And by then, papers debunking VAK were starting to make their way into schools too. So I was a little horrified to start a new job in ITT and find that all the lesson plan pro-formas for our trainees had a box on them where they had to write how they were catering for VAK. I advised mine to use school and not university versions. But some of the school versions had it on too. So we invited Jonathan Sharples in to run a session with staff on debunking neuro-myths, which he duly did. But he did so with a caveat. He pointed out that there was no evidence to suggest that teaching to a specific learning style was beneficial to students or even that there was a meaningful way of categorising modes of learning, but he added that “even if learning styles do exist, it could equally be argued that we should strengthen the less developed areas rather than simply teach to the strongest.”It seemed clear that among the neuroscientist community, it was not so much the proposed existence of learning styles that was controversial, but the practices emerging from the idea of them.
No-one was happier than me when VAK practices started to be exposed and debunked on twitter, several years later. But then I started to get confused again. Because it seemed that along with VAK, other unconnected ideas were being lumped in and the trend for debunking seemed to be creating another, equally damaging Bandwagon. Anyone even mentioning the words Learning Styles on twitter now risks hounding and humiliation. And Group Work? Pupil Voice? My God. Yet what is the difference between a learning style and a learning ability? Because when Willingham writes that of course children have different learning “abilities” – for example spacial ability or musical ability, I struggle to see the difference between that statement and the idea that children might have musical intelligence or kinaesthetic intelligence. I keep asking and no-one seems to be able to tell me anything other than Gardner = Charlatan, Willingham = God.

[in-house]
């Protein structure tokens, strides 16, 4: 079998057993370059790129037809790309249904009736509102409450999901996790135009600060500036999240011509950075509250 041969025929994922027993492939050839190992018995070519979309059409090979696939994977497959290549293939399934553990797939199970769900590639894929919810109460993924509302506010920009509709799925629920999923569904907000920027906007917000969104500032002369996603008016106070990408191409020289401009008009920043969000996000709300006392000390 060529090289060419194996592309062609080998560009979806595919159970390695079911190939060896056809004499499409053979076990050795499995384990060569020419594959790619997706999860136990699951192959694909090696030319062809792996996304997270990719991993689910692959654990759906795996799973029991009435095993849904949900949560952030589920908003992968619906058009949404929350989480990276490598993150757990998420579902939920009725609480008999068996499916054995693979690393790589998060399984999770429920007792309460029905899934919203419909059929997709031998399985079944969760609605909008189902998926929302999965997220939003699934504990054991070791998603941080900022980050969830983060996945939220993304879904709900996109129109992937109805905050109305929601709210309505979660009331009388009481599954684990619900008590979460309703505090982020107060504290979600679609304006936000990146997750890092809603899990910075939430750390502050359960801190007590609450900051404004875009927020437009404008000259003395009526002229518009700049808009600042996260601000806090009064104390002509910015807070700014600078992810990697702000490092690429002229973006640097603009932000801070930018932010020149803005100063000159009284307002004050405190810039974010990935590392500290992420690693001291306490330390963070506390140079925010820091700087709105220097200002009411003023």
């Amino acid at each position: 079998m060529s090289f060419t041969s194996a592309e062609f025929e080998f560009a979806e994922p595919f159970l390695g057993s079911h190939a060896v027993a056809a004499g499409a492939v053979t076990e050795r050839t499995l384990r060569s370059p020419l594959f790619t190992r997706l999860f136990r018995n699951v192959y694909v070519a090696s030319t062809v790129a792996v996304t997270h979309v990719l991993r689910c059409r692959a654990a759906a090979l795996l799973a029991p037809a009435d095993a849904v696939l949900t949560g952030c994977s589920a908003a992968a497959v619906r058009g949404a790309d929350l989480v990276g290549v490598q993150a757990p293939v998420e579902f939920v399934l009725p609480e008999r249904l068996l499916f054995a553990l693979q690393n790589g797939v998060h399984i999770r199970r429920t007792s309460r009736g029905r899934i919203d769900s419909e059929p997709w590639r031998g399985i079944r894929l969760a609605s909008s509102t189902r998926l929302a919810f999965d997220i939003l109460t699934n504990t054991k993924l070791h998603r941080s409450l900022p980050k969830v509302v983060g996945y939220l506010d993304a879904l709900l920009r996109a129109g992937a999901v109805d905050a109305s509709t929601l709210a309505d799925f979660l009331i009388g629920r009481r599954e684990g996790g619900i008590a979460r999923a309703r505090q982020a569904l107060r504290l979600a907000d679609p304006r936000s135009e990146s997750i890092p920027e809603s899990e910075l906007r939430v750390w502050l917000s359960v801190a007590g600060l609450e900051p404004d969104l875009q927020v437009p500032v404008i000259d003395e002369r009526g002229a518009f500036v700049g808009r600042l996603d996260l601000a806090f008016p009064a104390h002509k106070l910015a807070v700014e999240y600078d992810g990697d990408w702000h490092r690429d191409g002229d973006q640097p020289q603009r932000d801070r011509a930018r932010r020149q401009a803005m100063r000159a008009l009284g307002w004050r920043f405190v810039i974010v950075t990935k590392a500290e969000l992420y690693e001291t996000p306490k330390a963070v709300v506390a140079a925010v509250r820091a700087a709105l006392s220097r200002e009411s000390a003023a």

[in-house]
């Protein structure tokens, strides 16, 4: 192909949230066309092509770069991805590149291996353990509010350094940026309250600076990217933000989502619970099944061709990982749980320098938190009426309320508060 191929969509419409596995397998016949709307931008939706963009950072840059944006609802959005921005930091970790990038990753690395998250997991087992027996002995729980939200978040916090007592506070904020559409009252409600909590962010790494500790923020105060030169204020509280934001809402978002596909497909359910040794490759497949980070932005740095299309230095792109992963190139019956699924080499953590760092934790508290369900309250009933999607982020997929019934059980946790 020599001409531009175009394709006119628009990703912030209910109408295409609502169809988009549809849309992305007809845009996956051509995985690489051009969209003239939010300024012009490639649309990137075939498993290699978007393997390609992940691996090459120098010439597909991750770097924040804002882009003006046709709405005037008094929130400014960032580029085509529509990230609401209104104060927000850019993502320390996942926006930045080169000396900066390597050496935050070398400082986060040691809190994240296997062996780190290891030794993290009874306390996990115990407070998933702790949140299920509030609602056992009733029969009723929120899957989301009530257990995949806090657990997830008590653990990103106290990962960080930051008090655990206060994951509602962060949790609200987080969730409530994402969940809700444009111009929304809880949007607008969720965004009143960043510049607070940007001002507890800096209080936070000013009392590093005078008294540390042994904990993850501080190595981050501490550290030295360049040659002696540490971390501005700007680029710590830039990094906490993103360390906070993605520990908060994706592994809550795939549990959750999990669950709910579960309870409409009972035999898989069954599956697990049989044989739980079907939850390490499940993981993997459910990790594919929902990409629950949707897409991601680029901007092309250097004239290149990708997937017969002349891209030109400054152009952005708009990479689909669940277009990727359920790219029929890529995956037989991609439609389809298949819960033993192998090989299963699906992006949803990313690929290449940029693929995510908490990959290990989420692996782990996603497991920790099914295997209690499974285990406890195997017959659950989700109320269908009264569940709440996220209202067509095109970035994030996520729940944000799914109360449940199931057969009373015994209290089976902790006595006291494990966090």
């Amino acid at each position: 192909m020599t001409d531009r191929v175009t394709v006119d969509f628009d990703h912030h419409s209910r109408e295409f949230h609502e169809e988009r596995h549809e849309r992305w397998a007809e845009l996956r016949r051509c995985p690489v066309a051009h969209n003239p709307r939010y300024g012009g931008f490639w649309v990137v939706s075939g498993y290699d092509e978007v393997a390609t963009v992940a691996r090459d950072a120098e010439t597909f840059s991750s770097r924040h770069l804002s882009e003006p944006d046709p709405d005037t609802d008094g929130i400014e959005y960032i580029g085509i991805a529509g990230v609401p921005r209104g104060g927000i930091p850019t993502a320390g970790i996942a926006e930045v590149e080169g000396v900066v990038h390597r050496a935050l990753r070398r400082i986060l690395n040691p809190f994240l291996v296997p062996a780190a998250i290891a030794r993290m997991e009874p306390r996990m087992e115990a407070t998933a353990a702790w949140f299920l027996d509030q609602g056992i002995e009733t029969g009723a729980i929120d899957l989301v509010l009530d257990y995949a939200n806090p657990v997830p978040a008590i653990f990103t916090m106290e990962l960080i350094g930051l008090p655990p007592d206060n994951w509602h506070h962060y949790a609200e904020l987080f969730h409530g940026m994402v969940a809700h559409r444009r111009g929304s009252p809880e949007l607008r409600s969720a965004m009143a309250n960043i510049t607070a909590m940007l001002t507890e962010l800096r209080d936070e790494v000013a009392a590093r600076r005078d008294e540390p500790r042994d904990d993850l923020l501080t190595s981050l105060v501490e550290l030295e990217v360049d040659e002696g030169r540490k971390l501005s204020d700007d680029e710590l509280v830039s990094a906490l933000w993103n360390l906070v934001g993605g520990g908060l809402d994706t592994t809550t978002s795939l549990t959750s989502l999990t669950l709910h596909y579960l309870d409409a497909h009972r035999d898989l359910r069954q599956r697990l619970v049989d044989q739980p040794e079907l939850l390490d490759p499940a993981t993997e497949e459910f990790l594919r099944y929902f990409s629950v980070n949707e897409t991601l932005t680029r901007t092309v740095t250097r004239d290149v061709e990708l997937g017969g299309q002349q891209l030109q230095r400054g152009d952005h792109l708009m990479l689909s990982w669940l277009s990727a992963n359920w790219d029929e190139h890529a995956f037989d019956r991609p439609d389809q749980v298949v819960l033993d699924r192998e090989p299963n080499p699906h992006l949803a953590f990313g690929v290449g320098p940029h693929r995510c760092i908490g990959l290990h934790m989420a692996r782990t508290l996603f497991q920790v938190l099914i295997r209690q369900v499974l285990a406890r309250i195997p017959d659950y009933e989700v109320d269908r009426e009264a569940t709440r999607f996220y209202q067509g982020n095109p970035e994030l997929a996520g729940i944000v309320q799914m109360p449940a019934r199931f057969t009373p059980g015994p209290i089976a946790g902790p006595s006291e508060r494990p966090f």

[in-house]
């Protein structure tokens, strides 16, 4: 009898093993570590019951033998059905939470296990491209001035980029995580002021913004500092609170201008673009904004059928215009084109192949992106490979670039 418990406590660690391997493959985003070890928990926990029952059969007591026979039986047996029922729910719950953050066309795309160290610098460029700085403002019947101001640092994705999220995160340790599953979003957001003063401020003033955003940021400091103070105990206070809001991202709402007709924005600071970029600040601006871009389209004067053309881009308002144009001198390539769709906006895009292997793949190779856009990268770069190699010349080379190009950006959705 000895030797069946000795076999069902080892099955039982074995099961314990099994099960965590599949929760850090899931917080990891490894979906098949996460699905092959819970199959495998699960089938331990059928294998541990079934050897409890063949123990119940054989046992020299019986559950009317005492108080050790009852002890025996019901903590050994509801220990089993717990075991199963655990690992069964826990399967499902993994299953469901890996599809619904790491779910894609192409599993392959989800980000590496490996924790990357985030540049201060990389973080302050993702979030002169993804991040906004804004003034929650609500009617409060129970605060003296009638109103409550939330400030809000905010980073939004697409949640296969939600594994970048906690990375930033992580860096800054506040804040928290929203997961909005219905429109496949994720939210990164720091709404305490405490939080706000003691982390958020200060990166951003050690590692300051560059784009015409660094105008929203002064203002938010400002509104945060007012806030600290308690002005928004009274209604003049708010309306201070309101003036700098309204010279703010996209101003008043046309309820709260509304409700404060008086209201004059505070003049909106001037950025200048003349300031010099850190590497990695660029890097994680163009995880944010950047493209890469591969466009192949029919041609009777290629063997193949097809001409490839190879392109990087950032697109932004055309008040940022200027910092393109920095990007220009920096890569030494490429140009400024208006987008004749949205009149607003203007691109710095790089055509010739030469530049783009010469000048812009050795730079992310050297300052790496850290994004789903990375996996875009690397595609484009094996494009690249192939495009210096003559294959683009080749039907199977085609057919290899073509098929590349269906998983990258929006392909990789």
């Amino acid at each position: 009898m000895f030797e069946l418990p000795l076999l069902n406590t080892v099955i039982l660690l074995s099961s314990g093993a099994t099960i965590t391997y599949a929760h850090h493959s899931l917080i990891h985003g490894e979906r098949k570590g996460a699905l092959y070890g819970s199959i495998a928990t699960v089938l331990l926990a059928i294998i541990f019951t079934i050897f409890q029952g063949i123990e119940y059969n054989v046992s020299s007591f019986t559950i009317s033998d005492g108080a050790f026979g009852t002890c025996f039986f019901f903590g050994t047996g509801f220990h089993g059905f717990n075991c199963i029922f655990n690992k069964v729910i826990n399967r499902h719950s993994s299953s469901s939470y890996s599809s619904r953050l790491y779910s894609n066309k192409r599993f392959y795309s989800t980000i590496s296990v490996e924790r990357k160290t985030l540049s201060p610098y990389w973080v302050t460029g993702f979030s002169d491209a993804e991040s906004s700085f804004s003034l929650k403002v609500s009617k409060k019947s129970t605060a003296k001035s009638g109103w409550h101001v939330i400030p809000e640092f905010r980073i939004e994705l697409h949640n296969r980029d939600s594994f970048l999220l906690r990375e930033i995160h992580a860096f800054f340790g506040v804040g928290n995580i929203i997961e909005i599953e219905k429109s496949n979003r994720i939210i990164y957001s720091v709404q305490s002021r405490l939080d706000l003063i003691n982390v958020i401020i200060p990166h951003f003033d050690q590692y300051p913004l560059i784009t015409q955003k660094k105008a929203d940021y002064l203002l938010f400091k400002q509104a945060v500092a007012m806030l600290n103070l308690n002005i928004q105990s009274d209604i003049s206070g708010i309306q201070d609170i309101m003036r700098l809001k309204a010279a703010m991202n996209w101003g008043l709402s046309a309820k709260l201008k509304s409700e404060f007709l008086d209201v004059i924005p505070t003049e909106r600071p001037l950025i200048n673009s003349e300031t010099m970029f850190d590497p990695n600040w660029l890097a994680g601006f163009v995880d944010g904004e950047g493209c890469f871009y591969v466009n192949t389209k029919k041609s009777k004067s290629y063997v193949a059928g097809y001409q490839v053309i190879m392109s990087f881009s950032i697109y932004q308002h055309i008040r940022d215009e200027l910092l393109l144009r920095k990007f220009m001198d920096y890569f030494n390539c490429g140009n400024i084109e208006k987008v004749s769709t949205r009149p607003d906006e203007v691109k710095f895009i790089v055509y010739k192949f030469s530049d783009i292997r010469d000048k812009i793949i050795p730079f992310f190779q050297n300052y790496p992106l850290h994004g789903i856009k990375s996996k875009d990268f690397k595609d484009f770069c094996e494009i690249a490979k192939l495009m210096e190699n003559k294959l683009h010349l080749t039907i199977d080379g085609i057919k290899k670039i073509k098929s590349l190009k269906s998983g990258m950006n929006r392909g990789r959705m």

If we do look at research (bearing in mind that it is all emergent and offers a still incomplete picture of the very complex matter of learning), we find that certain things seem to be important in terms of laying down memory. Emotion matters. Relationships matter. A variety of activities and ways of testing matter. Practice matters. A certain level of automaticity matters. Multi-sensory activities matter. Narrative and stories matter….In the midst of all this mattering, it seems sensible to say that we learn and remember in many different ways. Not that we all learn differently, but that we each need multiple ways of encountering knowledge in order to meaningfully learn and apply it.
It seems to me that we need to be as careful about shedding ideas as we are about embracing them. We need to ask ourselves “what is potentially useful here? How might we look at this differently? How might we connect to other things we know?” Instead of sneering and jeering, we should be peering, examining, questioning. We really should be refusing to lump and dump – taking one discredited idea, attaching it to others we don’t like and then dumping the lot without critiquing the individual elements. And maybe then, instead of running around in endless circles, we would set out on a journey in which we could map out constructive information and build a genuine overview of what (might) work.
Thank you to Logical Incrementalism for writing the blog post that made feel I wouldn’t be stoned to death for writing this one.